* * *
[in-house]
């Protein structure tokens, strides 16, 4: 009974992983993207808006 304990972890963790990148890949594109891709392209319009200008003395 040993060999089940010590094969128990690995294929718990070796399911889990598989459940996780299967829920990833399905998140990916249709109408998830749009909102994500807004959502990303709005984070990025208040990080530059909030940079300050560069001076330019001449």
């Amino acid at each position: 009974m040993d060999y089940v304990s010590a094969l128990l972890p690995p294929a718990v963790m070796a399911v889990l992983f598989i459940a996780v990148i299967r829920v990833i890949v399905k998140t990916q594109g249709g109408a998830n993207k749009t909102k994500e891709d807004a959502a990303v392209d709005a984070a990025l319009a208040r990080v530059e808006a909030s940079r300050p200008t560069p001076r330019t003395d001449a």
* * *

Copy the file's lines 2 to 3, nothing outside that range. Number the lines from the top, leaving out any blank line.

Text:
């Protein structure tokens, strides 16, 4: 009974992983993207808006 304990972890963790990148890949594109891709392209319009200008003395 040993060999089940010590094969128990690995294929718990070796399911889990598989459940996780299967829920990833399905998140990916249709109408998830749009909102994500807004959502990303709005984070990025208040990080530059909030940079300050560069001076330019001449």
């Amino acid at each position: 009974m040993d060999y089940v304990s010590a094969l128990l972890p690995p294929a718990v963790m070796a399911v889990l992983f598989i459940a996780v990148i299967r829920v990833i890949v399905k998140t990916q594109g249709g109408a998830n993207k749009t909102k994500e891709d807004a959502a990303v392209d709005a984070a990025l319009a208040r990080v530059e808006a909030s940079r300050p200008t560069p001076r330019t003395d001449a």